I love what Sallie said about being curious and having so many ideas that time is a problem. As long as we’re hungry, life is good. I have another friend who’s in her early eighties and when we get together to talk about the novels we’re writing, we get so excited we talk over each other. We drink wine and rant about our ambitions and dreams.

Want to feel inspired? Here’s a short video interview with a 94-year-old artist who’s making money on his paintings. Thanks to David Kanigan for the lead.

Readers, I’m curious. What is it like being your age?

Claris Healthcare Responds

After last week’s unfortunate review of the Claris tablet by a magazine called FastCompany, I got in touch with Claris Healthcare. One of Claris’ people said they don’t have any control over a journalist’s choice of headings, but she was dismayed by the “firestorm” that reviewer had created. It seemed fair to offer Claris a chance to say something on their own behalf, so here is their statement from Kara Wood:

Simple is Smart

There has been quite a bit of discussion about a recent article titled ‘A Tablet So Simple, Even An Old Person Can Use It’. Claris Healthcare, the company that makes Claris Companion – the subject of the article, appreciates the opportunity to offer our perspective.

IMG_0137

Kara Wood, Claris Healthcare

There are a lot of older seniors that enjoy keeping pace with today’s rapidly changing technology. But there’s also a portion of the population (independent of age) that isn’t interested, or because of a physical disability, isn’t able to benefit from being online. We developed Claris Companion to help anyone connect with friends, family and caregivers by removing the barriers imposed by modern computer design.

The latest tablet is great if you want to learn all about the pages of icons, settings, menus and options.  But what if you aren’t that interested?  As my 92-year-old mother would put it, “I never had to enter a user name and password to answer the phone, or launch a web browser and enter a URL to read a letter”.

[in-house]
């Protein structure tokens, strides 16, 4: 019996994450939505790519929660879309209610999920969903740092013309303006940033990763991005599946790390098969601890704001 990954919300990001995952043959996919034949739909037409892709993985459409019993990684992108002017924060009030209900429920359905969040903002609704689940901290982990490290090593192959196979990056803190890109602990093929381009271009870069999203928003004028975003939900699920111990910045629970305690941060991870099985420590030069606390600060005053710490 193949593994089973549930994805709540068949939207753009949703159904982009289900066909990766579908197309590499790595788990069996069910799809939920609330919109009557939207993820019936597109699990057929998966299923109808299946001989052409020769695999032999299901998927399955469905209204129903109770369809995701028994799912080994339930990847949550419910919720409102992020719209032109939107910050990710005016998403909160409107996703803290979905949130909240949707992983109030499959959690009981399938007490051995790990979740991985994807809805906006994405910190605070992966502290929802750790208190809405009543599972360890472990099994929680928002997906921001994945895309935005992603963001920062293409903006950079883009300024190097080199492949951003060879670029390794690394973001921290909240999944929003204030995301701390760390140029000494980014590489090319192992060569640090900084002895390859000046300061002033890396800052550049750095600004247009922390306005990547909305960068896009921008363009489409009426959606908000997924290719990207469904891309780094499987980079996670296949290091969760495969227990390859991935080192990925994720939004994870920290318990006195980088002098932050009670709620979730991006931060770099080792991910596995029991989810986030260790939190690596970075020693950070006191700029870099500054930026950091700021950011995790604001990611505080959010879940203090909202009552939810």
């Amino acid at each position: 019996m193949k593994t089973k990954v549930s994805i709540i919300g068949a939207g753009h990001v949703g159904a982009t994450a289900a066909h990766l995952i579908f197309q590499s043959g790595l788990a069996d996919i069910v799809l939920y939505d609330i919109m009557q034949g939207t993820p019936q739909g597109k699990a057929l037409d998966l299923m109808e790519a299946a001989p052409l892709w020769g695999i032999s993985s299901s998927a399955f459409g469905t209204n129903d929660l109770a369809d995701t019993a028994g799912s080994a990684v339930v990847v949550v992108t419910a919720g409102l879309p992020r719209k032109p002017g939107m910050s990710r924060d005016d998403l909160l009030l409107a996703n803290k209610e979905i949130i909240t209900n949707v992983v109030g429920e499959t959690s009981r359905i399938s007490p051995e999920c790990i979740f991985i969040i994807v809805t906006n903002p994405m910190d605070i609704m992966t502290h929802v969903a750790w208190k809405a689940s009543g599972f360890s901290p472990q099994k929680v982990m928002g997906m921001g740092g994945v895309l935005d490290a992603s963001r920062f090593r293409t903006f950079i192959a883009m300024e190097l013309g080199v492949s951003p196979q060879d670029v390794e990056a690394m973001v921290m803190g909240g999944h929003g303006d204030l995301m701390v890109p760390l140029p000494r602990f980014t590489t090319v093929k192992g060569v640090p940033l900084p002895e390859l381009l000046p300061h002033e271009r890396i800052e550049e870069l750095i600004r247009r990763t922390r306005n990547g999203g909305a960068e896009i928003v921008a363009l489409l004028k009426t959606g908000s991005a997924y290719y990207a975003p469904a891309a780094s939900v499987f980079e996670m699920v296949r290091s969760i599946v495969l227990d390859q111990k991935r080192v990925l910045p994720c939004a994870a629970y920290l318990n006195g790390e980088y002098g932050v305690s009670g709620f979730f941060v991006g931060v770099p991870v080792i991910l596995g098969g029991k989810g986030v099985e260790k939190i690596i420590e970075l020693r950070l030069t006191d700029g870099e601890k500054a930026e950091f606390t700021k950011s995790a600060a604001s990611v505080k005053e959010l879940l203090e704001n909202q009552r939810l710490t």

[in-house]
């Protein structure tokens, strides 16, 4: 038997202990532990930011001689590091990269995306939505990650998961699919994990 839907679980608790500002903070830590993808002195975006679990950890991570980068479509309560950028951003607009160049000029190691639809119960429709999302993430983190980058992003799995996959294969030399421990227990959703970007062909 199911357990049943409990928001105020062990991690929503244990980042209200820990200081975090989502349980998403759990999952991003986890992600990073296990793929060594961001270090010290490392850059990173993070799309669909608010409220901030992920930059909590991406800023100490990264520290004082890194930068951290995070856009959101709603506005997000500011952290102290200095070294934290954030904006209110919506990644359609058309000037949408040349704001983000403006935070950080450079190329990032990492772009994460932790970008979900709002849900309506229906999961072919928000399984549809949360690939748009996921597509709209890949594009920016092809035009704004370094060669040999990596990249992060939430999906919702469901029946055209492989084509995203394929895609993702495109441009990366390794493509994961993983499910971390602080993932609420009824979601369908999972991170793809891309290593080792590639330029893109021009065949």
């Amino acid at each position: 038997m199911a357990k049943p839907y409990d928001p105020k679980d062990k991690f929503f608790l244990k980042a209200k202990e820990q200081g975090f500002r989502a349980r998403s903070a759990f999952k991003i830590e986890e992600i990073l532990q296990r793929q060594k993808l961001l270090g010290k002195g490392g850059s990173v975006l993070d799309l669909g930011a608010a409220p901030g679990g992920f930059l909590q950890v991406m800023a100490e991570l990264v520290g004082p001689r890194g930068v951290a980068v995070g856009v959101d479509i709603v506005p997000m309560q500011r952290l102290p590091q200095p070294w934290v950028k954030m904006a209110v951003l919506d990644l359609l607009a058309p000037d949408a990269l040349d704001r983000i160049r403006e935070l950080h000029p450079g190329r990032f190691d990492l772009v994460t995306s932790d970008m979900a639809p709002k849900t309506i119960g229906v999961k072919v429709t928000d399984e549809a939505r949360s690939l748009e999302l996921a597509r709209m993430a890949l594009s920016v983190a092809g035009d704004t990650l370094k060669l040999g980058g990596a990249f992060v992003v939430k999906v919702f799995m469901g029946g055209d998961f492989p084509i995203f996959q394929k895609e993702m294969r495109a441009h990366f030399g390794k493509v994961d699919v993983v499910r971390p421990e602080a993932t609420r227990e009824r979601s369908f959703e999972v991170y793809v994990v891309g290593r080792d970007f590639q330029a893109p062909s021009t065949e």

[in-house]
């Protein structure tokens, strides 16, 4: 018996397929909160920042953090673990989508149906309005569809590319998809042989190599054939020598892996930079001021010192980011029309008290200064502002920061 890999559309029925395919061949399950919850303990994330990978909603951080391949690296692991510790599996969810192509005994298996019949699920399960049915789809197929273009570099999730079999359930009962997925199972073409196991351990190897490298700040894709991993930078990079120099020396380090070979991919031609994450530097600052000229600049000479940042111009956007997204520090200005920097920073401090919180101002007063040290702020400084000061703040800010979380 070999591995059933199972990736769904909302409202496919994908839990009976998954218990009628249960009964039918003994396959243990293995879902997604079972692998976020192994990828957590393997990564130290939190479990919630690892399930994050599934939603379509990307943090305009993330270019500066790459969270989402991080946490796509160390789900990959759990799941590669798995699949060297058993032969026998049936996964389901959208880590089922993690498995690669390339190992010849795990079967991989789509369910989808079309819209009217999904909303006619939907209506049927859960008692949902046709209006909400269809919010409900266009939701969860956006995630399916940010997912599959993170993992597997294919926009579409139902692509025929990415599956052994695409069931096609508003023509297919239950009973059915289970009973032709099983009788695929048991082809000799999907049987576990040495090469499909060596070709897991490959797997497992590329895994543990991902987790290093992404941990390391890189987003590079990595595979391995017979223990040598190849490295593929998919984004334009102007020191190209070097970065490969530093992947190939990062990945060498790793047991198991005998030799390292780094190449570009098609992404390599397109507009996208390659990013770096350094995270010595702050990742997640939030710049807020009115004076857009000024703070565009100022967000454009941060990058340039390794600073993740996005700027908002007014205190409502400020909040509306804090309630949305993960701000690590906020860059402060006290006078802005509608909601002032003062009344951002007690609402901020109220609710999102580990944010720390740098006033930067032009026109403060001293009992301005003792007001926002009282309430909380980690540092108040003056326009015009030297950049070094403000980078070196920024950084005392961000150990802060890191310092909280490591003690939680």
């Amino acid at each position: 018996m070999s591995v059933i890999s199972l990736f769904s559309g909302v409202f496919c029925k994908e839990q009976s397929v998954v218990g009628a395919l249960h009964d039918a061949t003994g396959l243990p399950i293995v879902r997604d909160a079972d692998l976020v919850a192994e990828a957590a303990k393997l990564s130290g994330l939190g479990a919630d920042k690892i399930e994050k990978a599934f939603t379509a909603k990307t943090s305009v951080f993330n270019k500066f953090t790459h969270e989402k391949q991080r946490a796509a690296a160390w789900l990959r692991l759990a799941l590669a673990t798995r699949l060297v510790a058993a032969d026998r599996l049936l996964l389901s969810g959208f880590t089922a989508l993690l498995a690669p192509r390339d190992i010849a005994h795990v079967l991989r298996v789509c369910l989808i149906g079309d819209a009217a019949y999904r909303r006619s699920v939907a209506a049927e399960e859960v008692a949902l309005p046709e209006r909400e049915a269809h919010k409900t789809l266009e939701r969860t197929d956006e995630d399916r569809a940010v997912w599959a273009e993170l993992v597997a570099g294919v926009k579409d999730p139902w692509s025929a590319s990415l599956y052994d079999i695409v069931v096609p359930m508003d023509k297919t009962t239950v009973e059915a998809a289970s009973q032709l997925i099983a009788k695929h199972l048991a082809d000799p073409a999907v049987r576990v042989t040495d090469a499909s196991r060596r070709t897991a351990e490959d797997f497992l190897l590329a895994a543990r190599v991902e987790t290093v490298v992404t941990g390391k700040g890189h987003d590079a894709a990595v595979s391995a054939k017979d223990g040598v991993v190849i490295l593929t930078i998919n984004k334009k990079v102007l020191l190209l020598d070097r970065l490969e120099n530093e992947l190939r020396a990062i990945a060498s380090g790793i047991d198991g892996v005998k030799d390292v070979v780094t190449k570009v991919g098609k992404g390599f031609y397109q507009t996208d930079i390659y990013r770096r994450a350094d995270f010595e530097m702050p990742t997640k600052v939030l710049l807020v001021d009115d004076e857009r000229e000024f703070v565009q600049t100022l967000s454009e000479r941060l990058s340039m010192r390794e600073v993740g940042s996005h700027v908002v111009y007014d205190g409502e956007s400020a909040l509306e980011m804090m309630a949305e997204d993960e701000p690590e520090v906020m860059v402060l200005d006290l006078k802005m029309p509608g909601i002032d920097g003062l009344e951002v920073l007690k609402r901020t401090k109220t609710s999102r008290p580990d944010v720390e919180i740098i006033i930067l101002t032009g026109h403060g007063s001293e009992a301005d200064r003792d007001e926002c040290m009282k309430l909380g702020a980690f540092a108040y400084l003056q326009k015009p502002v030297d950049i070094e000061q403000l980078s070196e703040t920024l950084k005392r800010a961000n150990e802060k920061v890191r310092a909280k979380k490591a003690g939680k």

She’s far from alone. Yes, seniors are the fastest growing population of Internet users (see Sparkbeat 2012/07/03) – not to mention the fastest growing segment of the population, period – but there are a significant portion who simply don’t want to climb the learning curve to get the benefits of the Internet, or due to disease like arthritis or Parkinson’s, have trouble with devices that were specifically designed for a different demographic of users.

So our design challenge was to make a device that can engage anyone in online communications – sharing of email, text messaging and photos with family in a way that most others take for granted. And there is a much larger issue at play here. Access to the Internet is not just about photos and email; but for our aging population, it is increasingly critical to their care and wellbeing. That’s because our healthcare system simply cannot withstand the wave of aging boomers that is coming. We will no longer be able to provide prolonged care for older seniors in hospital or extended care facilities –  increasingly people will have to age at home. So effective delivery of self-care assistance and monitoring at home will be critical to successful aging-in-place.

The answer is to be sure that the immediate benefits outweigh the effort required to use the technology. The benefits side of this equation is easy –most people (including older seniors) are very happy to engage with sharing photos, email and text messages with family – and even adopting personalized self-care assistance if and when they want.